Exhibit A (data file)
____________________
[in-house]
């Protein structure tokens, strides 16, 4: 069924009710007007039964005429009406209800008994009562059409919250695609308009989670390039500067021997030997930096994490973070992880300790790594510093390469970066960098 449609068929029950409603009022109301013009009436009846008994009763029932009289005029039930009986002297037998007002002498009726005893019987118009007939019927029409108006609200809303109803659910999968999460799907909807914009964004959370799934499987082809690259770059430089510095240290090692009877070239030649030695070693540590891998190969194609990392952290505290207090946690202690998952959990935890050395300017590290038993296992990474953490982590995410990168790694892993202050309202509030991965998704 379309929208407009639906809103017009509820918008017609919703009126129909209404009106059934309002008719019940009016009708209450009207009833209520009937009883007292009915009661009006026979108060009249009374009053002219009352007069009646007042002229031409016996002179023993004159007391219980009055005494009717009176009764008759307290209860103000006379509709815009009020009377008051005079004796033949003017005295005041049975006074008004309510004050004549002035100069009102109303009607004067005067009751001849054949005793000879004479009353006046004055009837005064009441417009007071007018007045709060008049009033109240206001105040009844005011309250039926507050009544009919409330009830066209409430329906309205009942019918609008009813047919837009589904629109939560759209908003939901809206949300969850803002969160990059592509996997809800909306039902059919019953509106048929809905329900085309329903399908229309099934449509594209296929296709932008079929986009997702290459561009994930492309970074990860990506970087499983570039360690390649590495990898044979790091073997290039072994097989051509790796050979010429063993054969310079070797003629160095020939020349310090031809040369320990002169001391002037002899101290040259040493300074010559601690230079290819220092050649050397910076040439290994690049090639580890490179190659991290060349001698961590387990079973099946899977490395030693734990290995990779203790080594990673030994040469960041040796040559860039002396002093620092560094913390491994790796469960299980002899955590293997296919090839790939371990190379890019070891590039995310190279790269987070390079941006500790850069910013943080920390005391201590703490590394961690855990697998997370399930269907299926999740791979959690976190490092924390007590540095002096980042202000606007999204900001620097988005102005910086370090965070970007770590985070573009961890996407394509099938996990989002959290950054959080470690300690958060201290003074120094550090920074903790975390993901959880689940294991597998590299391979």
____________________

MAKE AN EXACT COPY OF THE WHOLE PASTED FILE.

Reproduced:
[in-house]
């Protein structure tokens, strides 16, 4: 069924009710007007039964005429009406209800008994009562059409919250695609308009989670390039500067021997030997930096994490973070992880300790790594510093390469970066960098 449609068929029950409603009022109301013009009436009846008994009763029932009289005029039930009986002297037998007002002498009726005893019987118009007939019927029409108006609200809303109803659910999968999460799907909807914009964004959370799934499987082809690259770059430089510095240290090692009877070239030649030695070693540590891998190969194609990392952290505290207090946690202690998952959990935890050395300017590290038993296992990474953490982590995410990168790694892993202050309202509030991965998704 379309929208407009639906809103017009509820918008017609919703009126129909209404009106059934309002008719019940009016009708209450009207009833209520009937009883007292009915009661009006026979108060009249009374009053002219009352007069009646007042002229031409016996002179023993004159007391219980009055005494009717009176009764008759307290209860103000006379509709815009009020009377008051005079004796033949003017005295005041049975006074008004309510004050004549002035100069009102109303009607004067005067009751001849054949005793000879004479009353006046004055009837005064009441417009007071007018007045709060008049009033109240206001105040009844005011309250039926507050009544009919409330009830066209409430329906309205009942019918609008009813047919837009589904629109939560759209908003939901809206949300969850803002969160990059592509996997809800909306039902059919019953509106048929809905329900085309329903399908229309099934449509594209296929296709932008079929986009997702290459561009994930492309970074990860990506970087499983570039360690390649590495990898044979790091073997290039072994097989051509790796050979010429063993054969310079070797003629160095020939020349310090031809040369320990002169001391002037002899101290040259040493300074010559601690230079290819220092050649050397910076040439290994690049090639580890490179190659991290060349001698961590387990079973099946899977490395030693734990290995990779203790080594990673030994040469960041040796040559860039002396002093620092560094913390491994790796469960299980002899955590293997296919090839790939371990190379890019070891590039995310190279790269987070390079941006500790850069910013943080920390005391201590703490590394961690855990697998997370399930269907299926999740791979959690976190490092924390007590540095002096980042202000606007999204900001620097988005102005910086370090965070970007770590985070573009961890996407394509099938996990989002959290950054959080470690300690958060201290003074120094550090920074903790975390993901959880689940294991597998590299391979």